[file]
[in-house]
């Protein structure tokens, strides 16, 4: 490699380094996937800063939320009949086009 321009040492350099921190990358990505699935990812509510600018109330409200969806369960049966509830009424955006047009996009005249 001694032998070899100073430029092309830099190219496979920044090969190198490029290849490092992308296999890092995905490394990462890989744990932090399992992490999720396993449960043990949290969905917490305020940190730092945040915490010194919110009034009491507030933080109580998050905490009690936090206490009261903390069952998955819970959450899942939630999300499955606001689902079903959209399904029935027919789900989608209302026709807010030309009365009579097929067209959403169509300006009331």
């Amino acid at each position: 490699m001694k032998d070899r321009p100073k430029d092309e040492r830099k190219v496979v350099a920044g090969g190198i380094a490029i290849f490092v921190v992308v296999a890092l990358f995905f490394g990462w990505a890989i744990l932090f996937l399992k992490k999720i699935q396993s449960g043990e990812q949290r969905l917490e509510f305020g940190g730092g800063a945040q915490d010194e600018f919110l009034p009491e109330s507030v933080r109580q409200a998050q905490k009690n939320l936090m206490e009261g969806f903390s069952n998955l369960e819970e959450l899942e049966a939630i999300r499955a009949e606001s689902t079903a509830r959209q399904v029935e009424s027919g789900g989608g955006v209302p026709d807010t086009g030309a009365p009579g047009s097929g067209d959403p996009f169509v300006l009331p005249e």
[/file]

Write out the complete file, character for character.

[in-house]
């Protein structure tokens, strides 16, 4: 490699380094996937800063939320009949086009 321009040492350099921190990358990505699935990812509510600018109330409200969806369960049966509830009424955006047009996009005249 001694032998070899100073430029092309830099190219496979920044090969190198490029290849490092992308296999890092995905490394990462890989744990932090399992992490999720396993449960043990949290969905917490305020940190730092945040915490010194919110009034009491507030933080109580998050905490009690936090206490009261903390069952998955819970959450899942939630999300499955606001689902079903959209399904029935027919789900989608209302026709807010030309009365009579097929067209959403169509300006009331």
């Amino acid at each position: 490699m001694k032998d070899r321009p100073k430029d092309e040492r830099k190219v496979v350099a920044g090969g190198i380094a490029i290849f490092v921190v992308v296999a890092l990358f995905f490394g990462w990505a890989i744990l932090f996937l399992k992490k999720i699935q396993s449960g043990e990812q949290r969905l917490e509510f305020g940190g730092g800063a945040q915490d010194e600018f919110l009034p009491e109330s507030v933080r109580q409200a998050q905490k009690n939320l936090m206490e009261g969806f903390s069952n998955l369960e819970e959450l899942e049966a939630i999300r499955a009949e606001s689902t079903a509830r959209q399904v029935e009424s027919g789900g989608g955006v209302p026709d807010t086009g030309a009365p009579g047009s097929g067209d959403p996009f169509v300006l009331p005249e």